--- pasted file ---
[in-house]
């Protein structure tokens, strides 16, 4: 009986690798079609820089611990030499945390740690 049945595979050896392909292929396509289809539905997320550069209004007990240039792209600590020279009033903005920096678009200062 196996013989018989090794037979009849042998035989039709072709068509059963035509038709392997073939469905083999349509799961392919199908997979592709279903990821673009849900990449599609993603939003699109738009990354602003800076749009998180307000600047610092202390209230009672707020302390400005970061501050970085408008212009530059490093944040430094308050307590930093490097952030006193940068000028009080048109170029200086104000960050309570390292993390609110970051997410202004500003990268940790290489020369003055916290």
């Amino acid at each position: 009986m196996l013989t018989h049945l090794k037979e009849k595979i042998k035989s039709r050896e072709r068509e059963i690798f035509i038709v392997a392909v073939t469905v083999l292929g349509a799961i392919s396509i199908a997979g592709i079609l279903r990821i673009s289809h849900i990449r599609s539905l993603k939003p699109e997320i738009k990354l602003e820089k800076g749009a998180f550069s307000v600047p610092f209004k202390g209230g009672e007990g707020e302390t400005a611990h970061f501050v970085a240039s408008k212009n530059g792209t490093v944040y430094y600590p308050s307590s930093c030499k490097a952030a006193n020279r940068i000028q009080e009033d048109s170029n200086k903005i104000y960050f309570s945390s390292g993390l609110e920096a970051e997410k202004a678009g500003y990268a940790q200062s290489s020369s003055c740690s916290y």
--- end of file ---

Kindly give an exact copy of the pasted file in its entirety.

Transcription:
[in-house]
């Protein structure tokens, strides 16, 4: 009986690798079609820089611990030499945390740690 049945595979050896392909292929396509289809539905997320550069209004007990240039792209600590020279009033903005920096678009200062 196996013989018989090794037979009849042998035989039709072709068509059963035509038709392997073939469905083999349509799961392919199908997979592709279903990821673009849900990449599609993603939003699109738009990354602003800076749009998180307000600047610092202390209230009672707020302390400005970061501050970085408008212009530059490093944040430094308050307590930093490097952030006193940068000028009080048109170029200086104000960050309570390292993390609110970051997410202004500003990268940790290489020369003055916290």
């Amino acid at each position: 009986m196996l013989t018989h049945l090794k037979e009849k595979i042998k035989s039709r050896e072709r068509e059963i690798f035509i038709v392997a392909v073939t469905v083999l292929g349509a799961i392919s396509i199908a997979g592709i079609l279903r990821i673009s289809h849900i990449r599609s539905l993603k939003p699109e997320i738009k990354l602003e820089k800076g749009a998180f550069s307000v600047p610092f209004k202390g209230g009672e007990g707020e302390t400005a611990h970061f501050v970085a240039s408008k212009n530059g792209t490093v944040y430094y600590p308050s307590s930093c030499k490097a952030a006193n020279r940068i000028q009080e009033d048109s170029n200086k903005i104000y960050f309570s945390s390292g993390l609110e920096a970051e997410k202004a678009g500003y990268a940790q200062s290489s020369s003055c740690s916290y």